The new Port Mann Bridge was ‘future proofed’ to allow for the addition of LRT when needed: Will that ever happen?

    Zwei replies: There is no evidence that the Port Mann Bridge was ever designed to carry LRT despite what the government said. In fact they loosely use the term “Rapid Transit” which in the governments lexicon, means BRT. The problem with rail, is that bridge mast be very rigid as well hold multiple trains of at least 300 tons! There are examples of ‘cable stayed’ bridges carrying trains, but they were designed to do so from the onset.

    As far as I know, there has never been a retrofitting of LRT onto a major bridge and the only bridge that I know of locally that can handle light rail, is the Granville St. Bridge which was designed to carry streetcars.

  2. eric chris says:

    Seattle is trying to retrofit the floating bridge on I-90 for LRT. Good luck. Going across the bridge is spooky as it is. Hanging live and dead loads on an already iffy bridge for LRT doesn’t seem clever to me.


    In Vancouver, engineers at TransLink have hatched an idiotic plan to replace the guide ways on the Expo Line. They aren’t going to shut down sections of the Expo Line (1.6 km at a time) and get it over with in one year to cut costs and get it done safely; they are going to work on it at night over 10 years while they keep the line in service (screw the complaints about noise and risks to the public; it is the TransLink way of doing things). Okay, if I were the engineer in charge, I would have stormed into the CEO’s office and given him a swat across the head, grabbed him by the scruff of the neck and booted his ass out the door for putting me and my workers at risk. I’d have told the mush head at TransLink to screw off. I guess that’s why ethical engineers don’t work for stupid organization like TransLink.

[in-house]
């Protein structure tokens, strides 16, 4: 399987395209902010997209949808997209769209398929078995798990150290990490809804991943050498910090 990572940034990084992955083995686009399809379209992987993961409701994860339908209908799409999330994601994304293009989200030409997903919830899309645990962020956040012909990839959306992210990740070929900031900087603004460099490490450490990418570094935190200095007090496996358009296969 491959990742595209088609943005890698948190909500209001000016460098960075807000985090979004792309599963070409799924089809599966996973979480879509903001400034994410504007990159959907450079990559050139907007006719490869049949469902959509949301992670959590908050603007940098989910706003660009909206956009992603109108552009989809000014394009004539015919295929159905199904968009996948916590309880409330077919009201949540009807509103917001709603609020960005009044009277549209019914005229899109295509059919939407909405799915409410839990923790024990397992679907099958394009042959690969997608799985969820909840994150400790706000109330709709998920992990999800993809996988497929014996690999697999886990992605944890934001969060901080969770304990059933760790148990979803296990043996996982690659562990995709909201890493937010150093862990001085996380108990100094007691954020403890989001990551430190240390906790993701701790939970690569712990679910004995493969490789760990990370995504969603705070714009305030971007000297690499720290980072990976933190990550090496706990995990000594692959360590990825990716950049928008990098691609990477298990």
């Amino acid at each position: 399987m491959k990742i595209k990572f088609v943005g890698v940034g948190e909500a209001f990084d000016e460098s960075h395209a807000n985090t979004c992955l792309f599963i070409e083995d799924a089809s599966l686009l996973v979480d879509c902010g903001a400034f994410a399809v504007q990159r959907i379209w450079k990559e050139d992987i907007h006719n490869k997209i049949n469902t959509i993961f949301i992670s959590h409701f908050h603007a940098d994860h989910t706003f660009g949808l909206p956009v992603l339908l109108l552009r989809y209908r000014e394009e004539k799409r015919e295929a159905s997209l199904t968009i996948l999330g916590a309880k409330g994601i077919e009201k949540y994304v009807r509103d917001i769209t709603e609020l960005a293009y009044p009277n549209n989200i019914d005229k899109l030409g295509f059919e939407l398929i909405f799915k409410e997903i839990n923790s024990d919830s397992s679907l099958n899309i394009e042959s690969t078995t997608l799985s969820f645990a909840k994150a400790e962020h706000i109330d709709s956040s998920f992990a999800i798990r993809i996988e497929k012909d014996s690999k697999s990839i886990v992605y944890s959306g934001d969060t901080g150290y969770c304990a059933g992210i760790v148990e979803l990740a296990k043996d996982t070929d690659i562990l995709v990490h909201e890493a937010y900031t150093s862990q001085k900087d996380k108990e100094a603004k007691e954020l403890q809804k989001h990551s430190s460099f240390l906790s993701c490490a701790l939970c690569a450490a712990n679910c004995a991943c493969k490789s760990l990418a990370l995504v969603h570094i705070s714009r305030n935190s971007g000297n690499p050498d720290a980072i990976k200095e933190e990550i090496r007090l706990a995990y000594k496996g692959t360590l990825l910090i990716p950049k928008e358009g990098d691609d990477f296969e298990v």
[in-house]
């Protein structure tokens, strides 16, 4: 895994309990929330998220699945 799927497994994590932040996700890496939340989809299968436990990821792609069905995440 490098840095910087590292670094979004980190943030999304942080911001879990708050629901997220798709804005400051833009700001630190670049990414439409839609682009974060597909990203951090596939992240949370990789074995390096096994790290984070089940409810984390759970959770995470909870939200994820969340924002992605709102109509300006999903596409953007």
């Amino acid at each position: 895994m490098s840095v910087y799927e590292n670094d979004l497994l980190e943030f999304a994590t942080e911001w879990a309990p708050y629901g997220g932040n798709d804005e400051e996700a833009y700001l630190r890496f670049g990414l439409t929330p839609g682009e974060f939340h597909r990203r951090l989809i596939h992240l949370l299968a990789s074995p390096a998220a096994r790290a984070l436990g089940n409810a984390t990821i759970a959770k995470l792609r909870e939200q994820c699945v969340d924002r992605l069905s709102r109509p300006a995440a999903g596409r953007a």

The right thing to do is to decommission the death trap guide ways before the concrete supporting the guide ways buckles. Oh well, automatons faking it as engineers at TransLink will try to milk out planning and dog effing for another 10 years for them to “plan” until someone is killed. I see the replacement program ending with manslaughter charges against the idiots at TransLink before all is said and done. I’ve never worked on a refinery turn around while the refinery has been kept in operation. It is foolish and puts the workers at added risk.